Keeping fruit trees small - Does Pruning Work

Discussion in 'Planting, growing, nurturing Plants' started by vix, Jan 11, 2004.

  1. vix

    vix Junior Member

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    Has anyone seen trees that have been kept a manageable size by pruning out the middle/top? If fruit trees are too tall they are hard to pick from but if pruning is done well they should be able to survive having their tops cut out if it gets done at the right time of year. I'm not sure if I've ever seen it done though, or if I'm just making stuff up again (as we permies are so good at doing!Imagination is a fine thing).
    Ideally in a hot climate I think fruit trees could be planted in a hole so the fruit is easy to get at , water goes in and doesn't evaporate and it would get fed by dust and insect/animal debris falling in all the time.
     
  2. Jeff Nugent

    Jeff Nugent Junior Member

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    You can and it's intensive maintanance.
    Click here to see an example of a very intensive (zone 1) system.
    I just downloaded it to make a point. It is on Vancouver island, BC Canada.
    There are over 200 apple varieties on less than a half acre.
    Bob prunes all year and the prunings are used as bud-wood for a very lucrative nursery.
    The tonnes of apples are actually a bonus/problem to him. :D
    All this and much, much more on an urban lot.
     
  3. trish

    trish Junior Member

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    hi, watching 'gardening aus' on the weekend, and they stated that weeping fruit trees bear more fruit and u can encourage this by 1. tying the branches gently with string to a tent peg in the ground to encourage 'droop' or 2. hanging shadecloth bags of small rocks and blood and bone to the branches to again encourage 'droop'. apparently this stresses the tree a bit into producing fruit instead of growing up.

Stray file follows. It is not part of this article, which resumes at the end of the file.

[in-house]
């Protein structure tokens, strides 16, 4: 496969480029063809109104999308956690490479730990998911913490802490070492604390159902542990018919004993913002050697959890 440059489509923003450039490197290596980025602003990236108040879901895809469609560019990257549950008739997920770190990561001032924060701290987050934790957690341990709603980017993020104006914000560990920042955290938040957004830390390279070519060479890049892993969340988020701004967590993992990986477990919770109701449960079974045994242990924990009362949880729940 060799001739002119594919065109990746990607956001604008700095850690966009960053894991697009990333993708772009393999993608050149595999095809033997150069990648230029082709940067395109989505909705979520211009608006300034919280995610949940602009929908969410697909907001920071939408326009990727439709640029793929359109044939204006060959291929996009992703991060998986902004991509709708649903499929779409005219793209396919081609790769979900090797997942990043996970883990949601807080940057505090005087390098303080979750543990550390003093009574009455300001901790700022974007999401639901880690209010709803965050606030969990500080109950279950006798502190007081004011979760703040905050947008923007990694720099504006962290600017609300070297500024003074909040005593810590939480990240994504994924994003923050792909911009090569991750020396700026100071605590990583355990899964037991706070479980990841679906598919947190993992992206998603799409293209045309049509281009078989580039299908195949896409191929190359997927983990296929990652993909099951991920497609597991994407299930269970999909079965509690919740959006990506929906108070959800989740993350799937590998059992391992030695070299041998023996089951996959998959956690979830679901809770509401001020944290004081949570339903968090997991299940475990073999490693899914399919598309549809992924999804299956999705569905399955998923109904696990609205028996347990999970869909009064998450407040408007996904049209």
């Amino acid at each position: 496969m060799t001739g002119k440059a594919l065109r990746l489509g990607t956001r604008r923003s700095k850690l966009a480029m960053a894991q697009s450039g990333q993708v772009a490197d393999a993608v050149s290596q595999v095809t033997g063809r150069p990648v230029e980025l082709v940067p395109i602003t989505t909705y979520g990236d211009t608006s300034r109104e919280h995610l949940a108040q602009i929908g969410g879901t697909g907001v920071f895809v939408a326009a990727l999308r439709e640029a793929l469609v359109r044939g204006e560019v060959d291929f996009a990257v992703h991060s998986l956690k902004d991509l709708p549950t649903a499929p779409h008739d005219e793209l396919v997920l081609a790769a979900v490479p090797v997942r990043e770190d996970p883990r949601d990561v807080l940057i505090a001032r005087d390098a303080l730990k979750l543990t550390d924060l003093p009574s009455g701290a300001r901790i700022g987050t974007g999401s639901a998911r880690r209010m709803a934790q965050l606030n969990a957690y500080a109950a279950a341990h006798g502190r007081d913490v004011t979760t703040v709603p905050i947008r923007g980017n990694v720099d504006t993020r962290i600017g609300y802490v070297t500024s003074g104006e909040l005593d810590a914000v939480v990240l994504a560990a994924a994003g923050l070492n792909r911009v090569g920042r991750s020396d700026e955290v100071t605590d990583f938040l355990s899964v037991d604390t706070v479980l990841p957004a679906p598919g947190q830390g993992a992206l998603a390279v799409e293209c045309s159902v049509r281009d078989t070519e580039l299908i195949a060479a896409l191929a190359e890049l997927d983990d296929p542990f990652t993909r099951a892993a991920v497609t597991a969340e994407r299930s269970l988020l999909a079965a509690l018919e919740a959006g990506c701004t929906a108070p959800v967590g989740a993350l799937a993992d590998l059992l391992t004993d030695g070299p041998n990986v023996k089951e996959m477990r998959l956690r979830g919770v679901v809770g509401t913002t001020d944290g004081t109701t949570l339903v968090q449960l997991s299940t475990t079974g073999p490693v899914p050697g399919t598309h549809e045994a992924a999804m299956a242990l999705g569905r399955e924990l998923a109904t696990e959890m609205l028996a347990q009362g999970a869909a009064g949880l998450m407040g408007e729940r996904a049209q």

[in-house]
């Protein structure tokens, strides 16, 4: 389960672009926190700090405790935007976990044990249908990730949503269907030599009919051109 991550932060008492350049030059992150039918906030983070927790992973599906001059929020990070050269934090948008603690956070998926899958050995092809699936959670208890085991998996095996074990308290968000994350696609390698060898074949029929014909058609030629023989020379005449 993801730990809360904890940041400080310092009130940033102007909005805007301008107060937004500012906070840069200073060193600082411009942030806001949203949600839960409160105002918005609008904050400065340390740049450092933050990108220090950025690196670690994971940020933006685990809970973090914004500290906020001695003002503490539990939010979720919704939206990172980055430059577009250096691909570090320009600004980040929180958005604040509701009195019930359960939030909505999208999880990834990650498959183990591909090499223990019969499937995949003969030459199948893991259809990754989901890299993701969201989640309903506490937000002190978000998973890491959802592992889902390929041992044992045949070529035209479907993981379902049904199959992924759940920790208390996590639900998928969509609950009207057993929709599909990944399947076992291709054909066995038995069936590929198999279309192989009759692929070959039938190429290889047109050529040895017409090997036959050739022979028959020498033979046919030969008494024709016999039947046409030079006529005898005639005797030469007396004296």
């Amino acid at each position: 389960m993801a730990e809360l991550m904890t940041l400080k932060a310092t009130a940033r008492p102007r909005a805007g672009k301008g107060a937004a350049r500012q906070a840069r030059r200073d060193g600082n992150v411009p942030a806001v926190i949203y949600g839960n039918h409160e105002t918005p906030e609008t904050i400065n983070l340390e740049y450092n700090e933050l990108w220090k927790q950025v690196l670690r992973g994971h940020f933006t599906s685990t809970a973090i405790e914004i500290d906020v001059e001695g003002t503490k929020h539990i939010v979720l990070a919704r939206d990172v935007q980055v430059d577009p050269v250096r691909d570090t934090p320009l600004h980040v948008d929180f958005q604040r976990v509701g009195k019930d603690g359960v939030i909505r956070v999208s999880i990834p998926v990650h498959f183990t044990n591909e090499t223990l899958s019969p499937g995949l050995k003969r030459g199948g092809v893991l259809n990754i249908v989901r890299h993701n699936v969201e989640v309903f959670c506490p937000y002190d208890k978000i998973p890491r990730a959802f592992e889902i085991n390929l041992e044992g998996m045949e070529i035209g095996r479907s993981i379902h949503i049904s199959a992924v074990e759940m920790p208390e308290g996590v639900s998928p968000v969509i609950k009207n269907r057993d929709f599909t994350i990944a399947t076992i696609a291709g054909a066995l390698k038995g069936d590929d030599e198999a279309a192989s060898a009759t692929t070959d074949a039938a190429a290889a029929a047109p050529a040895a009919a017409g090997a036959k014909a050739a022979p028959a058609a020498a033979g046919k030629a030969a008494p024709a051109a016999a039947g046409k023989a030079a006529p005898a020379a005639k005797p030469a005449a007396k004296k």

good luck.
    trish
     
  4. Chook Nut

    Chook Nut Junior Member

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    Hi Vix,

    Happy to throw my 2cents in with this one.... recently someone from the forum asked about espalier and where to get info on it. I mentioned about a search on the net.

    Seeing as i am planting a fair few fruit trees at the moment i thought i would drag out one of my books on fruit and veg.... the book is called 'Growing fruit and vegetables' by Richard Bird, publisher is Hermes House(a pretty cheap book). While it is for an English climate it goes through how to prune certain fruit trees at what time and exactly how via diagrams. The picture that Jeff Nugent has provided in the above post is an example called 'Cordon' which is growing apples(and some other fruit) on a 45degrees angle. This book explains where to prune and how to prune them to keep them at a manageble size(which is what you are after).

    This is something that i am tring to achieve at the moment in where i am growing a fruit grove but am using acacias, leceurna and pidgeon pea as the pioneer plants to help them as we suffer from extreme temperature and frost.(42Degrees last week). Depending on your climate range you may want to consider using pioneer plants to save having an uphill battle with your temperature where you live.

    This is exactly where permaculture principles come in instead of traditional methods that may not work, especially for your area.

    So in short, no you are not making stuff up you just may wish to combine what you are trying to achieve with other plants such as quick growing acacias and other legumes is all. Find the info on where and how to prune and you will succeed. Traditional orchard growers should be able to supply you with this info as well, whilst achieving a good sized harvest as Jeff has mentioned.

    Cheers and good luck

    Dave
     

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